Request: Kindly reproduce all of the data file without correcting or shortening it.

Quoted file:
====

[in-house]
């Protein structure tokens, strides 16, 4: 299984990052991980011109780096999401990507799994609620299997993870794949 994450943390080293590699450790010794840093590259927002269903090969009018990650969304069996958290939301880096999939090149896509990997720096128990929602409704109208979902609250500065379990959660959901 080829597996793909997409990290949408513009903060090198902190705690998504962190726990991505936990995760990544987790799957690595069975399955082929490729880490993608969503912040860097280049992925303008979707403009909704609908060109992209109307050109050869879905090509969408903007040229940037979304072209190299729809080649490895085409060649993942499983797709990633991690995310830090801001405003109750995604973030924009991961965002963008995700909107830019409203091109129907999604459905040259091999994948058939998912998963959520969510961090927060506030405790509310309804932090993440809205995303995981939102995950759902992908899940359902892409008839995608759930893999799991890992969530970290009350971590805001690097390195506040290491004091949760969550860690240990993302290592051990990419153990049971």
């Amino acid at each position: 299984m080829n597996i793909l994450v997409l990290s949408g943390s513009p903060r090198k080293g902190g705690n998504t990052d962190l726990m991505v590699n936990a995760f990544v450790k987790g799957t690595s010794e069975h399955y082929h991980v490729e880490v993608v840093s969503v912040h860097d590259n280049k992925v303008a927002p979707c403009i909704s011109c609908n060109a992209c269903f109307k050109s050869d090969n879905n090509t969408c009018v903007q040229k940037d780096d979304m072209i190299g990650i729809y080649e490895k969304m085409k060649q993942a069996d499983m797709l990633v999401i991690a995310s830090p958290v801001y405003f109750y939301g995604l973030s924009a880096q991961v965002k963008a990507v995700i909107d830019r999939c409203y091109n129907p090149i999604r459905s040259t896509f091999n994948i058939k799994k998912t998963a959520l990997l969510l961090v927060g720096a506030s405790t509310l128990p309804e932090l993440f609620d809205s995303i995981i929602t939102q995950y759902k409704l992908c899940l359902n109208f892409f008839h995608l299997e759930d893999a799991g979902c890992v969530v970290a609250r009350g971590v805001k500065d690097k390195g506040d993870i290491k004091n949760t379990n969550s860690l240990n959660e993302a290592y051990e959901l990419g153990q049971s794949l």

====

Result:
[in-house]
């Protein structure tokens, strides 16, 4: 299984990052991980011109780096999401990507799994609620299997993870794949 994450943390080293590699450790010794840093590259927002269903090969009018990650969304069996958290939301880096999939090149896509990997720096128990929602409704109208979902609250500065379990959660959901 080829597996793909997409990290949408513009903060090198902190705690998504962190726990991505936990995760990544987790799957690595069975399955082929490729880490993608969503912040860097280049992925303008979707403009909704609908060109992209109307050109050869879905090509969408903007040229940037979304072209190299729809080649490895085409060649993942499983797709990633991690995310830090801001405003109750995604973030924009991961965002963008995700909107830019409203091109129907999604459905040259091999994948058939998912998963959520969510961090927060506030405790509310309804932090993440809205995303995981939102995950759902992908899940359902892409008839995608759930893999799991890992969530970290009350971590805001690097390195506040290491004091949760969550860690240990993302290592051990990419153990049971």
């Amino acid at each position: 299984m080829n597996i793909l994450v997409l990290s949408g943390s513009p903060r090198k080293g902190g705690n998504t990052d962190l726990m991505v590699n936990a995760f990544v450790k987790g799957t690595s010794e069975h399955y082929h991980v490729e880490v993608v840093s969503v912040h860097d590259n280049k992925v303008a927002p979707c403009i909704s011109c609908n060109a992209c269903f109307k050109s050869d090969n879905n090509t969408c009018v903007q040229k940037d780096d979304m072209i190299g990650i729809y080649e490895k969304m085409k060649q993942a069996d499983m797709l990633v999401i991690a995310s830090p958290v801001y405003f109750y939301g995604l973030s924009a880096q991961v965002k963008a990507v995700i909107d830019r999939c409203y091109n129907p090149i999604r459905s040259t896509f091999n994948i058939k799994k998912t998963a959520l990997l969510l961090v927060g720096a506030s405790t509310l128990p309804e932090l993440f609620d809205s995303i995981i929602t939102q995950y759902k409704l992908c899940l359902n109208f892409f008839h995608l299997e759930d893999a799991g979902c890992v969530v970290a609250r009350g971590v805001k500065d690097k390195g506040d993870i290491k004091n949760t379990n969550s860690l240990n959660e993302a290592y051990e959901l990419g153990q049971s794949l």